Mozilla finalizes proposal for changes to Firefox's customization options - gHacks Tech News

Mozilla finalizes proposal for changes to Firefox's customization options

The last week has been filled with uncertainty in regards to proposed Firefox customization changes in the wake of the Australis theme release. Mozilla was heavily criticized for its initial proposal, both here on Ghacks but also on platforms such as Reddit, and posted a second proposal soon thereafter.

The core issue at hand was that many users felt that Mozilla decided to take away customization options that were pare of the Firefox web browser for a long time, and that it did not really care about the opinion of the browser's users. Some feared that Firefox would become just like Google Chrome, a browser that is offering barely any customization options.

Mozilla's Mike Conley published a final proposal today and while he admits that it is likely that the plan will get tweaked along the road it appears as if Mozilla will now start working on making those changes to the browser.

The changes proposed are almost identical to those published in the second draft and it is probably best if you read the two articles linked above to get the full scope of what has transpired in the last week.

firefox australis

Changes to Firefox's customization options:

  1. Stop and reload button are joined in to a single button.
  2. Back, Forward, Stop and Reload buttons as well as the url-bar will be locked to the navigational toolbar. They can still be moved around on the toolbar, but not moved away from it.
  3. Disable the ability to hide the navigational toolbar.
  4. Remove the add-on bar from the web browser.
  5. Remove options to create custom toolbars.
  6. Remove small icons and text+icons mode from Firefox.

Mike notes that the majority of changes can be re-introduced with the help of add-ons. While that means that a developer has to create the add-ons in first place, it is at least an option for Firefox users who want to keep one or multiple of the customization changes that are to be removed.

As far as I'm concerned, the changes hit me hard. I use small icons and the add-on bar, and have moved the navigational toolbar in to the title bar of the browser. A recent thread on Reddit where users posted their UI customizations shows that I'm not the only one who likes to modify Firefox heavily.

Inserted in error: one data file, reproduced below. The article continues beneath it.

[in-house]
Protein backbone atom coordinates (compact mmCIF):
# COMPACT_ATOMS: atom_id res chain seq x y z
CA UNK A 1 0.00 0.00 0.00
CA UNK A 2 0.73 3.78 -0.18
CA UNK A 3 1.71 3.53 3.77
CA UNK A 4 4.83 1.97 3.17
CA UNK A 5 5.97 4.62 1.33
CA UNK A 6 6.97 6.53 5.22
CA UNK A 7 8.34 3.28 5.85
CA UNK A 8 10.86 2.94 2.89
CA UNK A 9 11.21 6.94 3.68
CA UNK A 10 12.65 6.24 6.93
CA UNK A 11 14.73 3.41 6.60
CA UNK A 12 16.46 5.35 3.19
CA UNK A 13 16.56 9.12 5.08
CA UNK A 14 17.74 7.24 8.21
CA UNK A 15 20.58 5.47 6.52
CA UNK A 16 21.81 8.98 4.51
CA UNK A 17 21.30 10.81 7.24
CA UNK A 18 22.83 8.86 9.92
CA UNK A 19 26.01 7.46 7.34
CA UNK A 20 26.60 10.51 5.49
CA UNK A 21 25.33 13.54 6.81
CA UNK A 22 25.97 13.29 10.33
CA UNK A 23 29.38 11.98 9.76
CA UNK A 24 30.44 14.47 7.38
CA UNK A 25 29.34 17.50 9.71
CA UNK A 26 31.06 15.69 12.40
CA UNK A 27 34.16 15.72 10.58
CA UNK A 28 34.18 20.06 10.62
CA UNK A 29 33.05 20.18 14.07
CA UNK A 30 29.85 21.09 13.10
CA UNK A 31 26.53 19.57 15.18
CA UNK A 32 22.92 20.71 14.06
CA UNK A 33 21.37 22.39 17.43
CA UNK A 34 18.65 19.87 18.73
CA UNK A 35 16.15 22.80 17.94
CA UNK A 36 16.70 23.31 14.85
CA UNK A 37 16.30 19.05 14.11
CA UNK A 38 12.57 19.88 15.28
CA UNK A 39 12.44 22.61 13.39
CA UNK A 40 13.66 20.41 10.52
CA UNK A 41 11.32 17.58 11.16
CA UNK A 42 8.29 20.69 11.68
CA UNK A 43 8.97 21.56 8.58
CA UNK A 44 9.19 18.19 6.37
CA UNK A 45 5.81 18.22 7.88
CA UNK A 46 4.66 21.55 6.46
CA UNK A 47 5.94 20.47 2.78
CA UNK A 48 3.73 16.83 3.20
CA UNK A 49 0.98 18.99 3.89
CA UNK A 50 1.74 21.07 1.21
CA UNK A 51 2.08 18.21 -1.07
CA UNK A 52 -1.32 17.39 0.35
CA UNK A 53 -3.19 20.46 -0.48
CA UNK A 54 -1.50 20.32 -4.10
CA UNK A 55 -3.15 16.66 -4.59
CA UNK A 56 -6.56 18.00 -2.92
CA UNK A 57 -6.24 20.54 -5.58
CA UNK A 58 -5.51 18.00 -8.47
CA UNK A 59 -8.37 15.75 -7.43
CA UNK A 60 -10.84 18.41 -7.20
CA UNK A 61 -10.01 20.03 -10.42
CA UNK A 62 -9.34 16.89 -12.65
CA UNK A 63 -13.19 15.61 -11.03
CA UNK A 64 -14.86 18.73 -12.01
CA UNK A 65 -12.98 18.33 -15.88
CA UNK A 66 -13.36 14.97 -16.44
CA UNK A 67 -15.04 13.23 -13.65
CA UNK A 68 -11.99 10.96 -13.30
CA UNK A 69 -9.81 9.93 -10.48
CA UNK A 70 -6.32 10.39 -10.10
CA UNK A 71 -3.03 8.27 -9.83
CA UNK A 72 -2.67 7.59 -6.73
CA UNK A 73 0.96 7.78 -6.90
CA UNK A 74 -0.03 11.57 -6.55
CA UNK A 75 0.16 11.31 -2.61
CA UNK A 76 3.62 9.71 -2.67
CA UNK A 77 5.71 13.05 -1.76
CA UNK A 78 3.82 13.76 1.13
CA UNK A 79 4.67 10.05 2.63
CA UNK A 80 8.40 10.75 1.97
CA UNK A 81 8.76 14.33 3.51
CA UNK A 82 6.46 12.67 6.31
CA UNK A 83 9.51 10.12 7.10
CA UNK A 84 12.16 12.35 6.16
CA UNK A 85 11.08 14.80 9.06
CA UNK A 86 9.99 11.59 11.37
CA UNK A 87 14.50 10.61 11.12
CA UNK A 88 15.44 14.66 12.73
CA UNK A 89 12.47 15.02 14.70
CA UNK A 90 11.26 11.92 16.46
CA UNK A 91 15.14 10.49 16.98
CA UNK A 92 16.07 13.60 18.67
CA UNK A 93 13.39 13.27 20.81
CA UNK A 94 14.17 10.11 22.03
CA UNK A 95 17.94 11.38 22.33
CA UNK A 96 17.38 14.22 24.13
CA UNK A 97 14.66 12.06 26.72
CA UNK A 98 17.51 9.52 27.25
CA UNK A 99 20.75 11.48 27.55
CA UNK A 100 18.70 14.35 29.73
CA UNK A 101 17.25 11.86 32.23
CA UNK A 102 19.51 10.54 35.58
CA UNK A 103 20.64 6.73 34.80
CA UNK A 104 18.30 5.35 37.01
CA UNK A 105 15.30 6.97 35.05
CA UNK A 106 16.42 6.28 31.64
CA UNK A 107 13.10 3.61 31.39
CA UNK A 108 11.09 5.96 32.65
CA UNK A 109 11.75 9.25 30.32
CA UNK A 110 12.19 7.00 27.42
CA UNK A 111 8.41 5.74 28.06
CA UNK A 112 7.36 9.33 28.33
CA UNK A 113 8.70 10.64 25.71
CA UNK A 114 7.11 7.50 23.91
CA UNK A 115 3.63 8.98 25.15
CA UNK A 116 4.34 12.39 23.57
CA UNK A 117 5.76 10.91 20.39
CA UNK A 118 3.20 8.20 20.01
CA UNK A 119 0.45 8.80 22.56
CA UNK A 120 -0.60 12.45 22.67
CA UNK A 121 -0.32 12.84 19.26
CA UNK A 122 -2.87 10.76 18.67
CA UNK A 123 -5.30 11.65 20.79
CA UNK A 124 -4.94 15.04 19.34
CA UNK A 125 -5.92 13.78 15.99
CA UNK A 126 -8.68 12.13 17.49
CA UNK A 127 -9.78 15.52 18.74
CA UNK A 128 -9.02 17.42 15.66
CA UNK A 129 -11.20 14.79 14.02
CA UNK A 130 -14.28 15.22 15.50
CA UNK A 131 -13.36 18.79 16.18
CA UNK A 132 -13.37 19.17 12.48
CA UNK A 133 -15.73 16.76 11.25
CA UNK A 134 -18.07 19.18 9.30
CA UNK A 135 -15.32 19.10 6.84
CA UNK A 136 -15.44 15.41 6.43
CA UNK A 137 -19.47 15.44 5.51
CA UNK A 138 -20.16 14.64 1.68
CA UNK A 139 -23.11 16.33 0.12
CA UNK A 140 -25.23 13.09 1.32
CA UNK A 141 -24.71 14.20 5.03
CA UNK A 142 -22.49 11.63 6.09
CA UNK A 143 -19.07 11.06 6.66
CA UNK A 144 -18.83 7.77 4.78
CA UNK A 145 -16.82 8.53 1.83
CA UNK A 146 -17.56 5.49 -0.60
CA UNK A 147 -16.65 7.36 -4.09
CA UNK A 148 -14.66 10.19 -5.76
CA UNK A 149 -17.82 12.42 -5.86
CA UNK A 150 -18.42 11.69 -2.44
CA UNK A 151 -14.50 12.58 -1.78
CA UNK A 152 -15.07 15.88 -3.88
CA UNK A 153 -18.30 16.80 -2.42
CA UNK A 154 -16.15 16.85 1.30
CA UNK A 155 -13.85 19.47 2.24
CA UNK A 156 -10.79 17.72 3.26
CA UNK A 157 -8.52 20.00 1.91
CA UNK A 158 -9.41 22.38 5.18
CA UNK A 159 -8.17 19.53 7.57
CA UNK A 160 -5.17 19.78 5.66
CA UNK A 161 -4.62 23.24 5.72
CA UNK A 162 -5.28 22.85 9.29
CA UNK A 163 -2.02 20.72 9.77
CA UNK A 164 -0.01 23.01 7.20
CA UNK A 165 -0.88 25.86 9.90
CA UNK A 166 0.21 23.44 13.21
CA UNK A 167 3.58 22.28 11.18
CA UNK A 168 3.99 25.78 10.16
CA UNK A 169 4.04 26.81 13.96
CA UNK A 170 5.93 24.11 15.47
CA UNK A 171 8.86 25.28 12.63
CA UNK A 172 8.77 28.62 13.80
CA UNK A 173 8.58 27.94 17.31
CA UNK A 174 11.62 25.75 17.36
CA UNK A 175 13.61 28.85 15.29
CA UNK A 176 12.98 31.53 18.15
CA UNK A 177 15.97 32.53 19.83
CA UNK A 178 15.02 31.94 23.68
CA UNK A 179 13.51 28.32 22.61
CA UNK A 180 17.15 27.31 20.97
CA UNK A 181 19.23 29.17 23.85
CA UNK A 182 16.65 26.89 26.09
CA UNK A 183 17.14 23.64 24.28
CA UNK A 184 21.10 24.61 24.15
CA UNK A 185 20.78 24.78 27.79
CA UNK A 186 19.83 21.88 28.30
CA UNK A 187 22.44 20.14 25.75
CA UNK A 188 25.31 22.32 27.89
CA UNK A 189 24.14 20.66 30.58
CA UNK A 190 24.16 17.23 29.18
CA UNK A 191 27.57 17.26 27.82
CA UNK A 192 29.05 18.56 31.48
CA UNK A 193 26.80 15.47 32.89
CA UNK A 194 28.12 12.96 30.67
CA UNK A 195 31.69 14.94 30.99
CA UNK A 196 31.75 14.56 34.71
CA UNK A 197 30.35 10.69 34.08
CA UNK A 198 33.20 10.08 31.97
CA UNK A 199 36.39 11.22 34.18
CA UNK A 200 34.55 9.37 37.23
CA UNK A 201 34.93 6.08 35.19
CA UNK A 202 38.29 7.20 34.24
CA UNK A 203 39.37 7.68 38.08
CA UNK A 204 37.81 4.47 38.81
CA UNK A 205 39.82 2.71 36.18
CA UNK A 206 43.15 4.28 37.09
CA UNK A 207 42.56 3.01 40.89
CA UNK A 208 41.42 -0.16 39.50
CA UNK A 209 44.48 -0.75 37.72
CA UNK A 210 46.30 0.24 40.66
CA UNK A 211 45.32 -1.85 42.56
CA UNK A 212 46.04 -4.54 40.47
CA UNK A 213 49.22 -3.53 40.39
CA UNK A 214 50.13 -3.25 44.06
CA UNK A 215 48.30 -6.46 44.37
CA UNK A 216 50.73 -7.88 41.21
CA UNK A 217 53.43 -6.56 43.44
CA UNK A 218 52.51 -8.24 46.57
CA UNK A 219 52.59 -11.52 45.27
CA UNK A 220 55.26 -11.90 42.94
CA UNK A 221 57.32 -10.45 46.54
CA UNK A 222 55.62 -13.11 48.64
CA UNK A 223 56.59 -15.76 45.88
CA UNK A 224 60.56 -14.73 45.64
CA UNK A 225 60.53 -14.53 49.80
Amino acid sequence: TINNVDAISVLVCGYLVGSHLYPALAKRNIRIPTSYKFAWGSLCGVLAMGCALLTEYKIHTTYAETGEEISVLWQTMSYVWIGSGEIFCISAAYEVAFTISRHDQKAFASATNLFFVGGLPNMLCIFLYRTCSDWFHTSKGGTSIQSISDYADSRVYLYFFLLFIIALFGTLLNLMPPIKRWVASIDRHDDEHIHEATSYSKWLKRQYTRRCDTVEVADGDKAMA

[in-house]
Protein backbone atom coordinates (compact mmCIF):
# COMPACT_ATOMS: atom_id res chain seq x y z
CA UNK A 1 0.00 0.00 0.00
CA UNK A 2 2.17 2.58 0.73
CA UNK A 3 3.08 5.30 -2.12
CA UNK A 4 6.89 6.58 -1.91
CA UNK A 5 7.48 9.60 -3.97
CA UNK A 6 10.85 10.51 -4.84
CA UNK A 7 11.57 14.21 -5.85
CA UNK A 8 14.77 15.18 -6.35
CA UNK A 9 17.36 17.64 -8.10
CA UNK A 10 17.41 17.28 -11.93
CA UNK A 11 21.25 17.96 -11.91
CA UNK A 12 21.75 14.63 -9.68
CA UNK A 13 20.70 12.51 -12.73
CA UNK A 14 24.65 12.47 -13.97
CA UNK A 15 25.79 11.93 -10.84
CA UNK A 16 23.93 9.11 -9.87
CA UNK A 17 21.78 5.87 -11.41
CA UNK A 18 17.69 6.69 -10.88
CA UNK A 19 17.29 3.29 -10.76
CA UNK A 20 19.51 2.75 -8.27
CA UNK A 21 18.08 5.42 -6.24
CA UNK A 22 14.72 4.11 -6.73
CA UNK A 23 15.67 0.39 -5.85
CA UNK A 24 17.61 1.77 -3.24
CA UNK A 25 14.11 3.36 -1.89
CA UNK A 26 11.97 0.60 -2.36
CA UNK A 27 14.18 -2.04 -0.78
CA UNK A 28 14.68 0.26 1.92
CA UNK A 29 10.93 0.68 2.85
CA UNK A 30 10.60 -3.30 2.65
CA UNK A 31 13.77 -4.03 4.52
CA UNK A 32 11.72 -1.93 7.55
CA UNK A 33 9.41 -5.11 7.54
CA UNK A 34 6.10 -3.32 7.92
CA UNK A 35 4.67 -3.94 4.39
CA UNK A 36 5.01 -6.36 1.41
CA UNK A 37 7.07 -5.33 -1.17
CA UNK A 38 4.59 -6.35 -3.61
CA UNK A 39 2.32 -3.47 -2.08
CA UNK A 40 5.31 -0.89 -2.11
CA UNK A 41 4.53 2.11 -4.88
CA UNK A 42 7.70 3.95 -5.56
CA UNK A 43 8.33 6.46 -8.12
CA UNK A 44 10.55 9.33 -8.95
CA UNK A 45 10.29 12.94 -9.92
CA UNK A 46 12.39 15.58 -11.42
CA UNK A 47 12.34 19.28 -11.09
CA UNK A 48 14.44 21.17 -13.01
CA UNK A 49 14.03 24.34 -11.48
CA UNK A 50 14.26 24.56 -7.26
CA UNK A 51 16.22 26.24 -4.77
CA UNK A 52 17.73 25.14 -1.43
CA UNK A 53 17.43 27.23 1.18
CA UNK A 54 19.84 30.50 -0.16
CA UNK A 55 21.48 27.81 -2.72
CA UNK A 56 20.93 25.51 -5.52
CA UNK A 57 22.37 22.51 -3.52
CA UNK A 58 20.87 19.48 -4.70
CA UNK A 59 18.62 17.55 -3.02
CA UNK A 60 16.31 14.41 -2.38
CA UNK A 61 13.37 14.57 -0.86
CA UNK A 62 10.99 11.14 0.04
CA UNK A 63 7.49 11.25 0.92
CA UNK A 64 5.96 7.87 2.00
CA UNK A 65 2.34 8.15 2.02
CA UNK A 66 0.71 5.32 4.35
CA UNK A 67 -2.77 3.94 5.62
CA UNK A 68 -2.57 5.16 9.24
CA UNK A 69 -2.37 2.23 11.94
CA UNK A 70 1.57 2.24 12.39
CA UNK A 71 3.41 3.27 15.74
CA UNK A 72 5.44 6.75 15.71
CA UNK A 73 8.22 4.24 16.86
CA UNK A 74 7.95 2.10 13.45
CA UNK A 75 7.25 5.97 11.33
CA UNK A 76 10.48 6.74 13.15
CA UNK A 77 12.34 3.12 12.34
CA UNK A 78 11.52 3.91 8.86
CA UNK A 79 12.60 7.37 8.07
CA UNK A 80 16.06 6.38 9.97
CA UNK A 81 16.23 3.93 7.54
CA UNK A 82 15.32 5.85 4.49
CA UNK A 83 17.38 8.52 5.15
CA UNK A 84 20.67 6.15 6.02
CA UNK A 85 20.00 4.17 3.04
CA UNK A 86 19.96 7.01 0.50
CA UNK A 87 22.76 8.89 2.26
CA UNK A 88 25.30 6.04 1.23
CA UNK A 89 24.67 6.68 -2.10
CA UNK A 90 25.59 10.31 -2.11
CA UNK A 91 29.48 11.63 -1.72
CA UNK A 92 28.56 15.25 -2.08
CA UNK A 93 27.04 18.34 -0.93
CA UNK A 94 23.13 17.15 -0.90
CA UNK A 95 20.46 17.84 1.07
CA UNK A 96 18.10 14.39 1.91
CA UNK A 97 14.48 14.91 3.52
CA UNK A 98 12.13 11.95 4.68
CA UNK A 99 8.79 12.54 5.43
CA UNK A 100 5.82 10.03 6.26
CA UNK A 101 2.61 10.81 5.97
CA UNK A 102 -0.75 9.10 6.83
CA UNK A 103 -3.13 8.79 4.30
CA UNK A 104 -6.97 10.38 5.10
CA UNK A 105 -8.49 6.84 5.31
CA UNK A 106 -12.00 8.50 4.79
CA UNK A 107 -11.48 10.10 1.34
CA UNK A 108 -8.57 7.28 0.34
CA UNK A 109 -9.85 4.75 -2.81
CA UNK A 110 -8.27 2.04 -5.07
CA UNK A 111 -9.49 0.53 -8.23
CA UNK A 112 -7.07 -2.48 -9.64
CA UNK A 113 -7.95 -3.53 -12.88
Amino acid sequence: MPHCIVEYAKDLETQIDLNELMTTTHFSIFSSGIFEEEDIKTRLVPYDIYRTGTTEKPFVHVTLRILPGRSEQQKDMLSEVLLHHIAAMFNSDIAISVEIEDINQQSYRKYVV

All those users will have to rely on add-ons and maybe scripts to keep Firefox the way they have used the browser for the last couple of years.

Do I like the direction? Not really. While it would cost resources to maintain all customizations and implement a simple switch protecting "regular" users from making modifications that break the browser, I believe that this would be the better option especially since Mozilla can't really back up claims that there are many Firefox users who break the browser by making the wrong modifications to it.

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Comments

  1. Transcontinental said on April 25, 2013 at 2:35 am
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    The changes listed in the final proposal seem to be a compromise between a simpler (and more secure in terms of browser usage) approach for new Firefox users and regards for older heavy tweakers of the browser, with an emphasis on the former whilst for the latter, many css and js scripts together with removal of a series of add-ons and search for new ad-hoc add-ons should be the issue. All together, smile if you’re new to Firefox, strive otherwise.

  2. Julia said on April 25, 2013 at 3:26 am
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    I really don’t like the direction Mozillas is going to.
    It’s almost as if they think that the majority of Firefox-users are braindead idiots. Not good, not good…

    1. greg said on April 25, 2013 at 7:02 pm
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      “Braindead idiots” seems about right to me. This seems to be who they are designing this new Australis browser for.

      Get a load of this comment from a Mozilla developer when I tried to post something to the mailing list about making it easier to see the chain of trust in the Firefox browser:

      “I think it’s also extremely unlikely that we’ll expose more trust-chain info in the UI, because that info is of no interest for almost all users.”

      Take note, I wasn’t asking for “more trust-chain info in the UI.” I was just asking about exploring if what is already there could be made more easily accessible to the users (make is less buried and easier to get to). But regardless, it is clear from the statement that Mozilla has reoriented to focus the browser on braindead users who care nothing about computers (nor security). They are going after the users who don’t even know what a web browser is, let alone which one they are using. What a shame because Firefox was always the open source gem.

  3. Ficho said on April 25, 2013 at 3:32 am
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    I don’t understand what is the problem with small icons?
    What the hell Mozilla has against add-on bar?
    Regular users use Chrome anyway,so why Mozilla
    is doing this?
    Mike Conley,go and work for Google Chrome.
    Maybe you are already working for them by ruining Firefox.

    1. greg said on April 25, 2013 at 7:12 pm
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      I love small icons. It has always been one of the “small things” I just loved about Firefox.

  4. ank91 said on April 25, 2013 at 4:03 am
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    we dont want another chrome,
    ff is known for its wide settings.

  5. Nebulus said on April 25, 2013 at 5:18 am
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    Mozilla is going in it’s own direction. They only care about the development process, and not about the people using their product. I am sure that the proposed modifications will simplify the code base for the browser, but that doesn’t necessarily mean a better user experience.